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Virginia Health Care Reform Lawsuit, First Before A Judge, Clears Legal Hurdle

MICHAEL FELBERBAUM   08/ 2/10 06:36 PM ET   AP

Virginia Health Care Lawsuit
File Photo: Virginia Attorney General Ken Cuccinelli, left, and Gov. Bob McDonnell.

RICHMOND, Va. — Virginia's lawsuit challenging the Obama administration's health care reform package cleared its first legal hurdle Monday when a federal judge ruled the law raises a host of complex constitutional issues.

Virginia Attorney General Ken Cuccinelli claims in the lawsuit that Congress doesn't have the authority to require citizens to buy health insurance or pay a penalty.

U.S. District Judge Henry Hudson's ruling denied the Justice Department's attempt to have the lawsuit dismissed, saying further hearings were needed to weigh the merits of the case. An Oct. 18 hearing had previously been set.

"Unquestionably, this regulation radically changes the landscape of health insurance coverage in America," Hudson wrote in his 32-page decision.

The Virginia General Assembly passed legislation this year exempting state residents from the federal coverage mandate. Hudson wrote that the attorney general had a right to defend that state law.

Cuccinelli announced in March that he would challenge the national law. More than a dozen other state attorneys general have joined to file a separate lawsuit in Florida against it, but Virginia's is the first to go before a judge.

Hudson said Virginia's case raises constitutional issues – mainly whether Congress has the right under the Commerce Clause to regulate and tax a person's decision not to participate in interstate commerce.

The health care law aims to ensure coverage for all, requiring most U.S. residents to carry insurance starting in 2014.

Insurers would not be able to refuse coverage for sick people under the law, which also expands Medicaid to help the poor. It also provides tax credits to help middle-class residents pay premiums. People facing financial hardship would be exempt from the coverage requirement. However, people who can afford insurance but refuse to sign up would face a tax penalty.

On Monday, Health and Human Services Secretary Kathleen Sebelius said during a teleconference that Hudson's decision was a procedural step that cleared the way for a hearing.

"We remain confident that the case is solid and there is full constitutional backing for the passing of the Affordable Care Act," she said.

Stephanie Cutter, a veteran political operative tapped by Obama to guide efforts to explain the law's benefits, wrote in a White House blog post that the government expected to prevail.

"We do not leave people to die at the emergency room door – whether they have insurance or not," she wrote.

Republican Gov. Bob McDonnell, a former state attorney general who enthusiastically supported the lawsuit, praised the ruling. So did Cuccinelli, who said during a news conference he hoped the courts would ultimately rule that the federal government exceeded its powers.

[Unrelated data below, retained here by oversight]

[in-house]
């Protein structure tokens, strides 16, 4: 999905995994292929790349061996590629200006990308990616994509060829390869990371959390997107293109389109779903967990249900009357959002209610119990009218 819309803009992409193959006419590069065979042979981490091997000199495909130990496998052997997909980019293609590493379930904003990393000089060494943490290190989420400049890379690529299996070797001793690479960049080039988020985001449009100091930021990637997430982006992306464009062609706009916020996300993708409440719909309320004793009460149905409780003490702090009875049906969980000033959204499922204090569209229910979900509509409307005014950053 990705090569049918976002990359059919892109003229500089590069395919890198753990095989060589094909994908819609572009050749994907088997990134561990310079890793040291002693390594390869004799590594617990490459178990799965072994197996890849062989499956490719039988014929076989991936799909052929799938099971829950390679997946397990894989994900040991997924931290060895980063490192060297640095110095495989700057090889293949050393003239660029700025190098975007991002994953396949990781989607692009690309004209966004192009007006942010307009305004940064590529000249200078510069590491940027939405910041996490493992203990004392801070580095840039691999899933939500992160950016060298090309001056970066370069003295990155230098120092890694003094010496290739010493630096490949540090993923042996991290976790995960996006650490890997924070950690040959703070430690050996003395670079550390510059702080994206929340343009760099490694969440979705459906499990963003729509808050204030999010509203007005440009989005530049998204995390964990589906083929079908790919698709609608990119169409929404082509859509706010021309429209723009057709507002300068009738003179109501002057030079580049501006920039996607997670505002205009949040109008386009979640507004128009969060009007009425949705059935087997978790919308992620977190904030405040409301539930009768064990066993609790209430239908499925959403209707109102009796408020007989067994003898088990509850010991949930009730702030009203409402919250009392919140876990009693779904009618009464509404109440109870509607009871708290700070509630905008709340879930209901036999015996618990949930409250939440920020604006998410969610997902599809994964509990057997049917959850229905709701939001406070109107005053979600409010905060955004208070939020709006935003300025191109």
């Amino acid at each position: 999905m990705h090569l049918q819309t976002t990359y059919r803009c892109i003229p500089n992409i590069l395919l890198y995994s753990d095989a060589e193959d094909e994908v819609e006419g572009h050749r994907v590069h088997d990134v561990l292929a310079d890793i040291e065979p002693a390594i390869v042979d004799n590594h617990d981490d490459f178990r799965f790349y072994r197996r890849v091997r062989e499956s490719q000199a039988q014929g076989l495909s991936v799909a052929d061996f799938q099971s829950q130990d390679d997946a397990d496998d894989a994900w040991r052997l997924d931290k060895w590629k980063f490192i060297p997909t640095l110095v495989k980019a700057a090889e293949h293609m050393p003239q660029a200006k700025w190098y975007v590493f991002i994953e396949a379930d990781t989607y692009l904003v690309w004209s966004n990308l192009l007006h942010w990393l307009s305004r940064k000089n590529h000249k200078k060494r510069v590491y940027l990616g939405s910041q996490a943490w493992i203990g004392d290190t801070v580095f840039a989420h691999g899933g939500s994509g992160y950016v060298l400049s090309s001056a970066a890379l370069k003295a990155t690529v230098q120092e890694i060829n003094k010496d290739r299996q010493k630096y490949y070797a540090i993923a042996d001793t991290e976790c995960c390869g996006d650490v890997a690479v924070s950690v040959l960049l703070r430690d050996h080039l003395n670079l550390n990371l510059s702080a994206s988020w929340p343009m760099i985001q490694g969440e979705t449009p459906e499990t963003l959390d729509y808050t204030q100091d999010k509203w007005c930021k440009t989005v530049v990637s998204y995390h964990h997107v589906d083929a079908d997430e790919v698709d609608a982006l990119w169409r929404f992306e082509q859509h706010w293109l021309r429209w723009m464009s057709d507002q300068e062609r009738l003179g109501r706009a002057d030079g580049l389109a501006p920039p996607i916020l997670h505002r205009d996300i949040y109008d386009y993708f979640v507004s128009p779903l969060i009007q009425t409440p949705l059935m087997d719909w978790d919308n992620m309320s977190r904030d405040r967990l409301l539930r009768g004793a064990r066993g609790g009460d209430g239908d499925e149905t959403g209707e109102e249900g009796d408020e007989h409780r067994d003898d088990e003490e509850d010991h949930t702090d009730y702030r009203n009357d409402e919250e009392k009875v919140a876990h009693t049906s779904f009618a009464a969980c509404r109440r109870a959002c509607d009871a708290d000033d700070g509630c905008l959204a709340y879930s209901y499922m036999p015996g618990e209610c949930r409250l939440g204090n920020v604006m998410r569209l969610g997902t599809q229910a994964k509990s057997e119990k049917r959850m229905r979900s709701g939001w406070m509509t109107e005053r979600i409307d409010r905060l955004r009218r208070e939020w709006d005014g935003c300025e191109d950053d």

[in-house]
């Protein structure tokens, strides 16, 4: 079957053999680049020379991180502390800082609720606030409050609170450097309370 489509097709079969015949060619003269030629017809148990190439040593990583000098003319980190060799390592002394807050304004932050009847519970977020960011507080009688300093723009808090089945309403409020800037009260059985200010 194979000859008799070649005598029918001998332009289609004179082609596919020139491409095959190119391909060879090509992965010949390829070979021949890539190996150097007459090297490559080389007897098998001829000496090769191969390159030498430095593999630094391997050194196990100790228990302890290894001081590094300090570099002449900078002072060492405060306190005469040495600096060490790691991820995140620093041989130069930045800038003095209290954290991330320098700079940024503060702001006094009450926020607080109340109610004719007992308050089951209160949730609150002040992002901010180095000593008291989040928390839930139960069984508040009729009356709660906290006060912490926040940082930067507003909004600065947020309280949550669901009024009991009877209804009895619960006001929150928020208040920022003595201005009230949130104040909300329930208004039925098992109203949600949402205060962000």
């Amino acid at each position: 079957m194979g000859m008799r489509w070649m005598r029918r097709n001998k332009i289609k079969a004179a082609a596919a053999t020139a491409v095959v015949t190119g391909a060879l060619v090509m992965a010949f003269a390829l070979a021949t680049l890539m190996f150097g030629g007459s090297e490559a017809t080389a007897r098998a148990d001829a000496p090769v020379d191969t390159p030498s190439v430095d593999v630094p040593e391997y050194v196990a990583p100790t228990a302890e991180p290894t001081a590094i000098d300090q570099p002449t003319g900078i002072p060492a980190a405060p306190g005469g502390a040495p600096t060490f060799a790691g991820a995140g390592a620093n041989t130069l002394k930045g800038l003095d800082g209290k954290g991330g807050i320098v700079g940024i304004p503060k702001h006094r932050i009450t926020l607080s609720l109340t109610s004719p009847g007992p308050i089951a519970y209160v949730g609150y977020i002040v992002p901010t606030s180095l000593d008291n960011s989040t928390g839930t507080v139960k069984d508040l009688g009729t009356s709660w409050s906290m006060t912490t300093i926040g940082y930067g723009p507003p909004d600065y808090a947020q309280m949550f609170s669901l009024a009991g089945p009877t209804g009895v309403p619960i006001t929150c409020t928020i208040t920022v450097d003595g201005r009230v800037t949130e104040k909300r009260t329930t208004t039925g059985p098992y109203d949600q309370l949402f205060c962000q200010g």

"We've won this round," he said. "We recognized there are plenty of rounds left to go."

Shortly after he took office in January, McDonnell signed into law the legislation intended to block the requirement that individuals buy health insurance. It was the first such legislation in the U.S. to take effect as a state law.

Supporters of the federal legislation began questioning Hudson's impartiality on Monday, noting that he had received dividends between 2003 and 2008 on stock he owned in Campaign Solutions Inc., a company Cuccinelli paid $11,191 to for website services during his attorney general campaign.

The Alexandria-based firm is headed by Republican consultant R. Rebecca Donatelli.

Donatelli said in a statement that Hudson was a "passive investor" who had owned stock for the past 13 years. The judge, who was appointed to the federal bench in 2002 by former President George W. Bush, had no knowledge of the firm's day-to-day operations.

Walter Dellinger, a Harvard University and Duke University law professor, said he disagreed with Hudson's ruling but that it was not necessarily of great consequence. Speaking on a news conference call sponsored by the liberal Center for American Progress, Dellinger said the lawsuit didn't have merit because the federal law doesn't put a burden on Virginia's government.

"You can't just pass a law and create a lawsuit where none (cause of action) exists before," Dellinger said. He compared it to past legal attempts by some states to thwart federal civil rights and voting rights laws.

If Virginia's lawsuit prevails, Dellinger said, "it could be that any state could pass any statute declaring any federal law – whether it's the Selective Service law or the Social Security law – invalid in that state and then allow that state to bring a lawsuit to challenge the federal law."

Health officials say an estimated 1.2 million uninsured Virginians will gain coverage under the new health care reform law, 684,000 residents will qualify for tax credits to help them buy insurance, and 93,400 small businesses in the state could get tax credits for coverage for their employees.

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Associated Press Writers Ricardo Alonso-Zaldivar in Washington and Bob Lewis in Richmond contributed to this report.

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